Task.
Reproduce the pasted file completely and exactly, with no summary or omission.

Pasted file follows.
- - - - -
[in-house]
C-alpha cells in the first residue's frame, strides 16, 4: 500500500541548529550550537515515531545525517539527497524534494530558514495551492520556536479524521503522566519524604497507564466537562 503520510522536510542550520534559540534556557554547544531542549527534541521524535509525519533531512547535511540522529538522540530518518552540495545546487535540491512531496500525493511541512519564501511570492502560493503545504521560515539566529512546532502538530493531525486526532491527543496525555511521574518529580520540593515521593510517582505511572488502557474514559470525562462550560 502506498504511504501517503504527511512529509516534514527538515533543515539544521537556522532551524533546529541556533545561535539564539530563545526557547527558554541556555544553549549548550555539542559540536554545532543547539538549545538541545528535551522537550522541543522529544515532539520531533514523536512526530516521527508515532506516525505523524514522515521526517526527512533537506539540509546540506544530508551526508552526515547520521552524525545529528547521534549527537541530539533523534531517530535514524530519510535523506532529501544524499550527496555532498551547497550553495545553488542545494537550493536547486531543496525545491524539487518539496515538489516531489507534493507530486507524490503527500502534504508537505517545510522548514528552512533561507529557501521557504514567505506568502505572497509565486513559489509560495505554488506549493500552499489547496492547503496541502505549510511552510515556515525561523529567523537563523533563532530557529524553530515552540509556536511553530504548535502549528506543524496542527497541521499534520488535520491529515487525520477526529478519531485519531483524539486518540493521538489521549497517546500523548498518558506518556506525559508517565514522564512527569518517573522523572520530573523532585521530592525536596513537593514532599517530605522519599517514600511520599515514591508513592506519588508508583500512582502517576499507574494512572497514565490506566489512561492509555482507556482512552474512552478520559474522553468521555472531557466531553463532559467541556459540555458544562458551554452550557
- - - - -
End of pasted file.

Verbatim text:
[in-house]
C-alpha cells in the first residue's frame, strides 16, 4: 500500500541548529550550537515515531545525517539527497524534494530558514495551492520556536479524521503522566519524604497507564466537562 503520510522536510542550520534559540534556557554547544531542549527534541521524535509525519533531512547535511540522529538522540530518518552540495545546487535540491512531496500525493511541512519564501511570492502560493503545504521560515539566529512546532502538530493531525486526532491527543496525555511521574518529580520540593515521593510517582505511572488502557474514559470525562462550560 502506498504511504501517503504527511512529509516534514527538515533543515539544521537556522532551524533546529541556533545561535539564539530563545526557547527558554541556555544553549549548550555539542559540536554545532543547539538549545538541545528535551522537550522541543522529544515532539520531533514523536512526530516521527508515532506516525505523524514522515521526517526527512533537506539540509546540506544530508551526508552526515547520521552524525545529528547521534549527537541530539533523534531517530535514524530519510535523506532529501544524499550527496555532498551547497550553495545553488542545494537550493536547486531543496525545491524539487518539496515538489516531489507534493507530486507524490503527500502534504508537505517545510522548514528552512533561507529557501521557504514567505506568502505572497509565486513559489509560495505554488506549493500552499489547496492547503496541502505549510511552510515556515525561523529567523537563523533563532530557529524553530515552540509556536511553530504548535502549528506543524496542527497541521499534520488535520491529515487525520477526529478519531485519531483524539486518540493521538489521549497517546500523548498518558506518556506525559508517565514522564512527569518517573522523572520530573523532585521530592525536596513537593514532599517530605522519599517514600511520599515514591508513592506519588508508583500512582502517576499507574494512572497514565490506566489512561492509555482507556482512552474512552478520559474522553468521555472531557466531553463532559467541556459540555458544562458551554452550557